Cellular technology evolution across multiple generations has consistently sustained global economic growth — and 6G will be no exception, according to InterDigital.
The R&D house, which owns patents in 4G and 5G mobile communications standards, is busy staking claims for the next evolution, 6G, which could begin being rolled out by the end of the decade.
“Now that 5G commercial launches are rolling out, targeting both consumer and enterprise applications, the industry is already preparing itself for 6G, the next generation of telecommunications networks,” InterDigital outlines in a white paper, “6G: The Network of Technology Convergence,” co-authored by ABI Research.
The paper is an attempt to frame the use case for 6G and, presumably, to encourage investment in its development by states and telco communications providers.
It is envisioning 6G as a platform able to accommodate innovations coming from multiple disciplines, including connectivity, computing, AI, sensor networks, and virtualization.
One plank of the 6G platform will feature AI and computing as integral parts to network architecture, not just add-on optional features.
To put this into a context, InterDigital states that only 1% of data generated by connected humans, apps, and machines are processed, analyzed, and used today to make better and informed decisions.
“There is a huge opportunity to refine and extract information from every single data point generated in the process in a trustworthy manner. This is where 6G will be useful. 6G will be the key enabler for massive data processing compared to 4G and 5G.”
Implementing AI as a native function of the network will enable 6G to become the first-generation network to promote large-scale deployment of self-optimized and automated networks.
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There are clues to how this will be implemented in plans for 5G releases. For example, device-to-device (D2D) communications (called sidelink enhancements) specified under 5G Release 18 and above, lead to improved “accuracy, power efficiency, and integrity” of positioning used for Simultaneous Location and Mapping (SLAM) applications.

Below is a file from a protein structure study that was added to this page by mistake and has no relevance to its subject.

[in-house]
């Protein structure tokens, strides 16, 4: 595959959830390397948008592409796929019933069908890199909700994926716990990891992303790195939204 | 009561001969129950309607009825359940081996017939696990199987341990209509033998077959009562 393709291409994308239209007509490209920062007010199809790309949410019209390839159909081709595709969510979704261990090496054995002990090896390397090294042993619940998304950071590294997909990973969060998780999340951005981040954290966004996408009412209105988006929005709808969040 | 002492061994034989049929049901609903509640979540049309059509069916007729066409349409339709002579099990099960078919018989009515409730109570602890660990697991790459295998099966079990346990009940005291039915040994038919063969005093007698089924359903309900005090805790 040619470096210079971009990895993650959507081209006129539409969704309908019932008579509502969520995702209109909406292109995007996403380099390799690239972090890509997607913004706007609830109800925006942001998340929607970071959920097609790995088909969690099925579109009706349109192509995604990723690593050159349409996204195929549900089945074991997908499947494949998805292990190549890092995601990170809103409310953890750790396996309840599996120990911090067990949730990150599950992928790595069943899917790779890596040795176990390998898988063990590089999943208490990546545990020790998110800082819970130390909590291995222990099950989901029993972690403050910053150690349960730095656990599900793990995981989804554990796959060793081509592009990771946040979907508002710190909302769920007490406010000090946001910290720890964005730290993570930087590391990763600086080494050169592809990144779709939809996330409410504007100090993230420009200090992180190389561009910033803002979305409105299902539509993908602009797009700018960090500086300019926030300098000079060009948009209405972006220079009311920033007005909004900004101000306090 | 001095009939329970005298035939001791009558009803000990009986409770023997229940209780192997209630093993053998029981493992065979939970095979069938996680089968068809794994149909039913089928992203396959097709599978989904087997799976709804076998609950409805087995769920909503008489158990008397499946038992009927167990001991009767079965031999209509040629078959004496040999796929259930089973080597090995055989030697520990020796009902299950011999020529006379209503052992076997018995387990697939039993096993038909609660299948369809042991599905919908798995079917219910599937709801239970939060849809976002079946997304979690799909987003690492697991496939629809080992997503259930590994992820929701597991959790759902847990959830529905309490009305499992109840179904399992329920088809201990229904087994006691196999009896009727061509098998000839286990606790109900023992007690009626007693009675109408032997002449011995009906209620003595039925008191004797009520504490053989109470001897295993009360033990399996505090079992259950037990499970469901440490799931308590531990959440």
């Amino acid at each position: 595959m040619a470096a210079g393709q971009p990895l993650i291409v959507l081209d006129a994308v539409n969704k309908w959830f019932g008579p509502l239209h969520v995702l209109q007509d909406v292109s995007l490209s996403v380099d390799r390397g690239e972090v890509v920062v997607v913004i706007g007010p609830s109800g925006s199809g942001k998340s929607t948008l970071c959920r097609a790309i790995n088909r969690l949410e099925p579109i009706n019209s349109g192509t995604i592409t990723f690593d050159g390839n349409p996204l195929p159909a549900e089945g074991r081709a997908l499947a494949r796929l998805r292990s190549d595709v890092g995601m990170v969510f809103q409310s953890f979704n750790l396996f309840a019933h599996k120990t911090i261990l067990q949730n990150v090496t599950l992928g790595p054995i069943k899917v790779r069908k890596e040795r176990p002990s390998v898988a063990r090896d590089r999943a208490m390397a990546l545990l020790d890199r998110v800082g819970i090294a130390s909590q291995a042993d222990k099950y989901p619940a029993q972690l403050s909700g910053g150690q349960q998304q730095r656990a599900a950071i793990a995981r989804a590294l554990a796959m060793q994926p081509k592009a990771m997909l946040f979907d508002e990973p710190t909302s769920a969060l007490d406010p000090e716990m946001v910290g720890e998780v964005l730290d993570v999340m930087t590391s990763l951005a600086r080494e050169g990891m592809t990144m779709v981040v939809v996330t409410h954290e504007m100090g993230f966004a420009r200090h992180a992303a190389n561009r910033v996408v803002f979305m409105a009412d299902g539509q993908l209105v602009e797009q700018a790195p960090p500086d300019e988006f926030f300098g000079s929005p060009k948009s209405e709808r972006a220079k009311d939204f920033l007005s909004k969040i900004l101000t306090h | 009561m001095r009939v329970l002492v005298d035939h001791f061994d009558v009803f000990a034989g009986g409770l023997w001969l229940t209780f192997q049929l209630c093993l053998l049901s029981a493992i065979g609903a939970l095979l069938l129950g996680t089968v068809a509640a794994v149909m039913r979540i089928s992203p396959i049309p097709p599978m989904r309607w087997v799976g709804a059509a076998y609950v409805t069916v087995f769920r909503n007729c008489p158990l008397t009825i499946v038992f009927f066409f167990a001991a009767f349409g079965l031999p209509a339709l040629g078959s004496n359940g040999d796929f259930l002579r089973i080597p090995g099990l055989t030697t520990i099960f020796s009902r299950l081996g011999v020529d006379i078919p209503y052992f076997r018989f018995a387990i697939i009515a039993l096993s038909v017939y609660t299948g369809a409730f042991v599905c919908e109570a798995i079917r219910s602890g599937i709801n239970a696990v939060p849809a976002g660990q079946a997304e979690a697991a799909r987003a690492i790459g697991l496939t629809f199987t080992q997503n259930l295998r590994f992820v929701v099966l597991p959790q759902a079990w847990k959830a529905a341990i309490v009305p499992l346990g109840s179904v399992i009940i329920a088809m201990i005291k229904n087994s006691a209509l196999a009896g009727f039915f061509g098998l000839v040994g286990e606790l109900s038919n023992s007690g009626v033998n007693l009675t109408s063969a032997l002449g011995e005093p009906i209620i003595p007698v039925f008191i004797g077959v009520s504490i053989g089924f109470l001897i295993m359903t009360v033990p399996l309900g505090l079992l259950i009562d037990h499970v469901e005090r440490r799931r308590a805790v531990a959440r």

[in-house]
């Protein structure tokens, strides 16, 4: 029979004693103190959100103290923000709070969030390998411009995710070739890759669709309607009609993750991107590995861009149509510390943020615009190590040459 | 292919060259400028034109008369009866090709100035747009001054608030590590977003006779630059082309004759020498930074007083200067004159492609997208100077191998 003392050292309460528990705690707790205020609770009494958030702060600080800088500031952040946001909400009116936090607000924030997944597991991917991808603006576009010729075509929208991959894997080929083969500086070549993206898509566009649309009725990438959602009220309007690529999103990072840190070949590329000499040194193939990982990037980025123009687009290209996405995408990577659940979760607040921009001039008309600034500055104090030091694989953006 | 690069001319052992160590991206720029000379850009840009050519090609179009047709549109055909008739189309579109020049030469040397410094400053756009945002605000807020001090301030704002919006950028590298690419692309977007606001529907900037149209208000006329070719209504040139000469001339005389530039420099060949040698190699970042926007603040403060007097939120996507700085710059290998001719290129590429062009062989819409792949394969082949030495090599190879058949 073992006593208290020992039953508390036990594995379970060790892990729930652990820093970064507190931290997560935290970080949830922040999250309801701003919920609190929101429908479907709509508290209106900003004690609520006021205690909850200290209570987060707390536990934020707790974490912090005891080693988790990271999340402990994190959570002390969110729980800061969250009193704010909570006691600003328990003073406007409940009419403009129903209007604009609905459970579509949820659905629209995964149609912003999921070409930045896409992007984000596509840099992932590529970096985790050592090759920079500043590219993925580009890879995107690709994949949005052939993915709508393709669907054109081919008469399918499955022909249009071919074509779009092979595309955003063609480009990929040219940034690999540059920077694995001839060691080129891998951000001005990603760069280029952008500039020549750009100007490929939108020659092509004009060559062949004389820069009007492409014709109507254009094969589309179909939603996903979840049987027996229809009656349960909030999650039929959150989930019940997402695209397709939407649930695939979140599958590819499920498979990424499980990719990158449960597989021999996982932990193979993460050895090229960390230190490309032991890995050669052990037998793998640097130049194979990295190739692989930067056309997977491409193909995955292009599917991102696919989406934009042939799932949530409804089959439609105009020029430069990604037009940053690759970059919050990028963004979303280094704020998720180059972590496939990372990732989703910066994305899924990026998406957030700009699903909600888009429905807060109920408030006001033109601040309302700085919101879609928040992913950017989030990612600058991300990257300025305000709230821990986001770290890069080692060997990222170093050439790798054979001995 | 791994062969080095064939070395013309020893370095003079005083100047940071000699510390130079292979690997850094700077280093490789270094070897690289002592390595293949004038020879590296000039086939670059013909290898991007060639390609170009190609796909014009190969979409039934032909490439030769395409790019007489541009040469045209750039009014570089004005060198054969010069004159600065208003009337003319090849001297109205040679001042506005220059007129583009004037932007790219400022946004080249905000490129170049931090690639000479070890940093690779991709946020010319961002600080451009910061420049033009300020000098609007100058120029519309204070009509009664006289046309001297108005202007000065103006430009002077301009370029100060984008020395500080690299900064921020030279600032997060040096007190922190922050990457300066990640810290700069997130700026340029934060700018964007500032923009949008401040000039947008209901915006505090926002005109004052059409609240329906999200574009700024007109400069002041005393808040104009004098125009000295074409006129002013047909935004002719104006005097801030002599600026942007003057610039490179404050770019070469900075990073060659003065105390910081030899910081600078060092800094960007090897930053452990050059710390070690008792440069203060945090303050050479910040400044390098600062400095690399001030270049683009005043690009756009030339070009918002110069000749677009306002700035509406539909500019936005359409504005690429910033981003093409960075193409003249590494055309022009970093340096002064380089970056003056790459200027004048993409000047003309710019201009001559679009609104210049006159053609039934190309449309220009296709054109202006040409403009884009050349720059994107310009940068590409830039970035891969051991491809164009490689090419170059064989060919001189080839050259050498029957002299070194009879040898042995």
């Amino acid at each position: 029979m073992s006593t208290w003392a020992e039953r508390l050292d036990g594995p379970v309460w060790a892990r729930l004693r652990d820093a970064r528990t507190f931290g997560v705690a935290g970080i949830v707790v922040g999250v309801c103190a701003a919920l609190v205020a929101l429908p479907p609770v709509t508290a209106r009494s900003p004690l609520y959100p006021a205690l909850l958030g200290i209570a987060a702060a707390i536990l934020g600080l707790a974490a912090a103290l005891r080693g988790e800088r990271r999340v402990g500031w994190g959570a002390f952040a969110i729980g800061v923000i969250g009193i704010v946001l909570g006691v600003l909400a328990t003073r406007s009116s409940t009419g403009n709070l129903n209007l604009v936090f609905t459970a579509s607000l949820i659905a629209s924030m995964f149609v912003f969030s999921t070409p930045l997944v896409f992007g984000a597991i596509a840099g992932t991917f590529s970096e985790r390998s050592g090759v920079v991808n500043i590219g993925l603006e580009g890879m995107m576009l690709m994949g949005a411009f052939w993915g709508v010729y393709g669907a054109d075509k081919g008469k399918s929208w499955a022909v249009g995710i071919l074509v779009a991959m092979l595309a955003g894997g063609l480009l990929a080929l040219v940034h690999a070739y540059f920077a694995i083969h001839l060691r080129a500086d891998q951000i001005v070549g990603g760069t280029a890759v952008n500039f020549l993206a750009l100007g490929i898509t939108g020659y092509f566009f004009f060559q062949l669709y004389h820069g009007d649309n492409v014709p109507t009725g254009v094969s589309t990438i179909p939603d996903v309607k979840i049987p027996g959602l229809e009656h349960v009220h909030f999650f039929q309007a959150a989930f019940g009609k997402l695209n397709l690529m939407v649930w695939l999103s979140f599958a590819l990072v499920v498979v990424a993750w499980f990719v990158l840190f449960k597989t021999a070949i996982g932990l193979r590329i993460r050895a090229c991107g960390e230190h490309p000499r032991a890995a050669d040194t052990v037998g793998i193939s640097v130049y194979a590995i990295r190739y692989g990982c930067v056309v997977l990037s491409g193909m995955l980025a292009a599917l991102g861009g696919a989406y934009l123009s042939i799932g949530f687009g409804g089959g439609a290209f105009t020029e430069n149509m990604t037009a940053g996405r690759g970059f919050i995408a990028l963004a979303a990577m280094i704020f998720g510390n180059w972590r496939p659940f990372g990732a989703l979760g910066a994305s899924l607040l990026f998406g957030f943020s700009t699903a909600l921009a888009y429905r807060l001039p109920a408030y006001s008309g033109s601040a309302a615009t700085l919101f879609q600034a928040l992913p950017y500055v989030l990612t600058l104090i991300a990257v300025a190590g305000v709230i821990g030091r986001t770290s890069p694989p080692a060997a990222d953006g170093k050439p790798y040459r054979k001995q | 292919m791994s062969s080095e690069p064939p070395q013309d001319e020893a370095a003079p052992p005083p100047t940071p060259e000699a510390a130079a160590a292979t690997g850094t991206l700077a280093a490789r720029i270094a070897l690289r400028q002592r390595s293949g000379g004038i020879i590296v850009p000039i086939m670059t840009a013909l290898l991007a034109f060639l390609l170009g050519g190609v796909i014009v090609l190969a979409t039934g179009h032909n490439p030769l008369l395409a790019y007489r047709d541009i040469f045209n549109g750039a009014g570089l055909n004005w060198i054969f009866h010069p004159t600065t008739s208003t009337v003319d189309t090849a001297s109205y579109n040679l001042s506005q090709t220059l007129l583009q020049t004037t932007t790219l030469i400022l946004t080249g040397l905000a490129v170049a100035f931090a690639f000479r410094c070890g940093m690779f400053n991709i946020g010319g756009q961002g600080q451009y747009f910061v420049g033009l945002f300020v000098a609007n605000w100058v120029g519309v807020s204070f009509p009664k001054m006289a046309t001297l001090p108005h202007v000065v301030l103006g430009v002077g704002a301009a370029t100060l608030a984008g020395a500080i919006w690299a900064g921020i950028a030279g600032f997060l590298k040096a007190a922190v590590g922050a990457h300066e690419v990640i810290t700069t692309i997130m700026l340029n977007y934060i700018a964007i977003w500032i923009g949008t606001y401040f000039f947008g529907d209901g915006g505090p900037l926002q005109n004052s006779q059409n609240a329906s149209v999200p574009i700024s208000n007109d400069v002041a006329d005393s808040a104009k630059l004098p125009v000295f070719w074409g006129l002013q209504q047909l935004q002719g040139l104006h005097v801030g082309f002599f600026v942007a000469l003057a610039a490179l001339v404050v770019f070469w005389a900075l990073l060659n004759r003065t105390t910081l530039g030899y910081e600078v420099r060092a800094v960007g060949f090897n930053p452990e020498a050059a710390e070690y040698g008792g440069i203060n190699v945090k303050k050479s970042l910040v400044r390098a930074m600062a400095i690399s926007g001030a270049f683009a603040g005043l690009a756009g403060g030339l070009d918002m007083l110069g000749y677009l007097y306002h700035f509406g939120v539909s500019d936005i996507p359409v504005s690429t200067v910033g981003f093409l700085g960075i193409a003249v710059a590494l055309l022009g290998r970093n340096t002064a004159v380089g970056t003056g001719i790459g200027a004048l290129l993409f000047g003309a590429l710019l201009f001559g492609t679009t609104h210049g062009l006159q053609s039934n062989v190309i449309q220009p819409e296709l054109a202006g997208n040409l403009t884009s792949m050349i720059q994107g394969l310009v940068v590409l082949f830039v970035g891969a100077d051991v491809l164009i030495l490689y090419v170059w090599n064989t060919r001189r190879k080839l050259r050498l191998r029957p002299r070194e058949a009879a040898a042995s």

These sidelink specifications will continue to evolve under 6G to enable devices “to establish their own ad hoc network and communicate with devices belonging to that network without using public radio access resources as an intermediary.”
Under 6G, the full D2D communications capabilities will “enable a massive amount of traffic to be offloaded as devices can communicate directly and share data with other devices in their proximity without the need for public network intermediation. Not only this, but D2D will enable proximity services to be offered with premium quality in line with their expected ultra-reliability and low latency requirements.”
It is this “distributed intelligence” that will enable information to be delivered between machines, infrastructures, and virtual objects in real time, more reliably, and in a safer way, InterDigital believes.
In turn, this will supercharge the immersive real-time nature of our online experiences. In short, 6G delivers on the vision of the metaverse.
“6G promises to blur the boundaries between the virtual and real spaces,” the white paper forecasts. “The technology will enable the extension of the end-user experience beyond physical reality. Under this vision, users will be able to visualize, monitor, operate, or even simulate the reality of physical objects in a digital world without any physical constraints.”
InterDigital talks primarily about applications outside of Media & Entertainment. Greater GDP gains will be derived from simulating real-world solutions powered by 6G since, for example, this will lead to more accurate results and lower hardware repair costs by predicting maintenance needs and scheduling. Simulations could also lower the cost of new projects by eliminating the need for unwanted physical trials and proof-of-concept designs, the company writes.
“The realization of the metaverse will rely on a widespread deployment of interconnected sensory networks, including cameras, photodiodes, inertial sensors, time-of-flight sensors, ambient sensors, and biometric sensors.”
Further, 6G will come with a huge capacity — up to one TBps per base-station — ultra-low latency below one millisecond, reliability up to ten times “for certain mission critical services,” and dynamic slicing.
The network should be able to accommodate the requirements of different device types, from simple sensors to smart devices, and different application types belonging to either the physical or the virtual domains.
However, for this vision to materialize, a significant number of new innovations need to take place in the domains of security, end to end orchestration and automation among others.
Moreover, the 6G supply chain needs to retain its global status and remain free of geopolitical influences to allow 6G to accelerate and create a critical mass of enterprise use cases,” InterDigital warns.
It also urges telecom operators and content providers to align towards 5G and 6G network capabilities. This, InterDigital says, “will further illustrate the capabilities of 6G, and by the time the 6G standard is ready, the market will have matured for several use cases to be commercialized.”